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2 U.S. veterans captured by Russia in Ukraine return home

Alexander Drueke (L) and Andy Huynh pose for a photo at an Alabama bar. The pair were released from Russian captivity last week after being captured in June while fighting alongside Ukrainian forces. Photo courtesy of Dianna Shaw/<a href="https://praythemhome.net/2022/09/25/press-release-american-pows-released-from-russian-controlled-captivity-reunite-with-family-begin-recovery-9-25-22/">Release</a>
Alexander Drueke (L) and Andy Huynh pose for a photo at an Alabama bar. The pair were released from Russian captivity last week after being captured in June while fighting alongside Ukrainian forces. Photo courtesy of Dianna Shaw/Release

Sept. 26 (UPI) -- Two U.S. military veterans who were captured by Russian forces while fighting alongside Ukraine have returned home, according to a statement from one of their families.

Alexander Drueke and Andy Huynh arrived in their native Alabama on Saturday after months in Russian captivity, Dianna Shaw, Drueke's aunt, said in a statement issued Sunday on their behalf.

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The pair had volunteered to fight with the Ukrainian army when they were captured by Russian forces near Kharkiv on June 9.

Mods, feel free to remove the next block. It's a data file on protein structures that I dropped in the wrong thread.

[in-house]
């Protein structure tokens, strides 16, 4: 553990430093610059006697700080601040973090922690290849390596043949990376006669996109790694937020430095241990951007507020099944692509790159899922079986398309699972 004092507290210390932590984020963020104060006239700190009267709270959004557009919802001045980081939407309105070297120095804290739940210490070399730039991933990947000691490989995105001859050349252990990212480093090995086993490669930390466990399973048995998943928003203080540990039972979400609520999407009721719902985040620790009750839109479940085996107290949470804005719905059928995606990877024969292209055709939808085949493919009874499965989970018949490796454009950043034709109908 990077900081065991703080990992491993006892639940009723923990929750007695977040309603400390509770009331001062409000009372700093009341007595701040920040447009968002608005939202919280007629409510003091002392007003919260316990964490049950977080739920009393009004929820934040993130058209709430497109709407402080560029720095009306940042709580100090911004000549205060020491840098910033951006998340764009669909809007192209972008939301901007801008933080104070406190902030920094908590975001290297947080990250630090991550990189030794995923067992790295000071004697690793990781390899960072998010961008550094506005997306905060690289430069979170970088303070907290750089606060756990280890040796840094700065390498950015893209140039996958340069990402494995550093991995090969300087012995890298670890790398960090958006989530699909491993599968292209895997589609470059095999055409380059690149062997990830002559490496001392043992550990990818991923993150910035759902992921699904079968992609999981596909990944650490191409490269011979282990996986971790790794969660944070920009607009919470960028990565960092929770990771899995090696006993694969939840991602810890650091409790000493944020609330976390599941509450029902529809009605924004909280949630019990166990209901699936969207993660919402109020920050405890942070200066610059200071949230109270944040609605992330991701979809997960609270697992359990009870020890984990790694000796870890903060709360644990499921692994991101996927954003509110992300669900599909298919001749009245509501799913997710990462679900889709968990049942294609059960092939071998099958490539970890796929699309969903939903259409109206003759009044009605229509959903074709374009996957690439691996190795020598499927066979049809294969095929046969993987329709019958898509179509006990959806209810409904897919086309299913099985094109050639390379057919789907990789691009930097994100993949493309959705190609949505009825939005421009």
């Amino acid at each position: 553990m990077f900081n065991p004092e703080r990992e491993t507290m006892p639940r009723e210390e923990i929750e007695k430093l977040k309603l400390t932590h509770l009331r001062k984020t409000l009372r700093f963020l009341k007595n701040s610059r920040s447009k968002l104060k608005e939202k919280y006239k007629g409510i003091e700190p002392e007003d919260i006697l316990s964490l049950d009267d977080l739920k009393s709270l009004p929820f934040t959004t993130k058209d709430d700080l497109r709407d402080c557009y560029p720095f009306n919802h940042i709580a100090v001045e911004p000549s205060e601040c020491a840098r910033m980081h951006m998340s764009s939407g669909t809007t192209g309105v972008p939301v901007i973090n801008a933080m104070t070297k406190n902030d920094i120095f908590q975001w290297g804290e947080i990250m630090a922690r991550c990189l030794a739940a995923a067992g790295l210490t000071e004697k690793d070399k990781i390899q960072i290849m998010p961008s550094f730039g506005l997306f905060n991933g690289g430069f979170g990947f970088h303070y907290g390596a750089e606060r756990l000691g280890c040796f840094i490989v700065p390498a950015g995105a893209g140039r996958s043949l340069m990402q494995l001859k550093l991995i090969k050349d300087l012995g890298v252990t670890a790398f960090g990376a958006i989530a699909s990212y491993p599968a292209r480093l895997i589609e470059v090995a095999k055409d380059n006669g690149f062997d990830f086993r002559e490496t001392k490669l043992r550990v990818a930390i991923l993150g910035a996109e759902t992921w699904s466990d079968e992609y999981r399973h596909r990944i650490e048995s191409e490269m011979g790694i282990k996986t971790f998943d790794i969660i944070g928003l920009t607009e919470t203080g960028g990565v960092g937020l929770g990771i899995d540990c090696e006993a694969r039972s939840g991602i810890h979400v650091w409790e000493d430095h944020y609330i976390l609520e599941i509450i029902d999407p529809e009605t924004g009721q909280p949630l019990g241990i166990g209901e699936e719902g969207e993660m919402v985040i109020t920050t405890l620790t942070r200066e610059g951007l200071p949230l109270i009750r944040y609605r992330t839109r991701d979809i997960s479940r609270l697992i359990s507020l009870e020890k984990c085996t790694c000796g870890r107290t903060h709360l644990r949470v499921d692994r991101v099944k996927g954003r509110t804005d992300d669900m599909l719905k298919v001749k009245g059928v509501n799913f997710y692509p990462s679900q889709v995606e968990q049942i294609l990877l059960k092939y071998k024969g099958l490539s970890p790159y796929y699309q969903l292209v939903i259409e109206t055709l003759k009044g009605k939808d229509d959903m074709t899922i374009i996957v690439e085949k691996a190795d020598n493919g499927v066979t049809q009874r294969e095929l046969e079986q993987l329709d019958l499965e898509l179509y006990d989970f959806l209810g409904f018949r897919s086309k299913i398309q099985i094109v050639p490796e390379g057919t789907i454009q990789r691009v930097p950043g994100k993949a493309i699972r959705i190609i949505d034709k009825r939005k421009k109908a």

Their release was announced late last week in an exchange between Russia and Ukraine that was mediated by Saudi officials. Five Britons, a Moroccan, a Swede and a Croatian were also released into Ukrainian custody in the agreement.

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The two Americans returned home following a medical clearance conducted in Saudi Arabia that preceded their flight from Riyadh to New York City.

Upon their arrival home in Alabama, Huynh requested a meal from his favorite fast-food restaurant and a haircut in order to look presentable to attend church with his fiancé, Joy Black, while Drueke asked for a beer and to see his dog, Diesel.

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"The men are in excellent spirits," Shaw said. "Now, our immediate focus is on their physical health."

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She said they will now undergo thorough medical evaluations after which they will sit for interviews with U.S. and Ukrainian government officials to document their treatment in Russia's captivity.

Ukrainian officials have said thousands of foreign fighters have joined their military's ranks since Russia invaded their country in late February.

Among them are some Americans who have left to fight in Europe despite U.S. officials warning them not to and to find other ways to support Ukraine's war effort.

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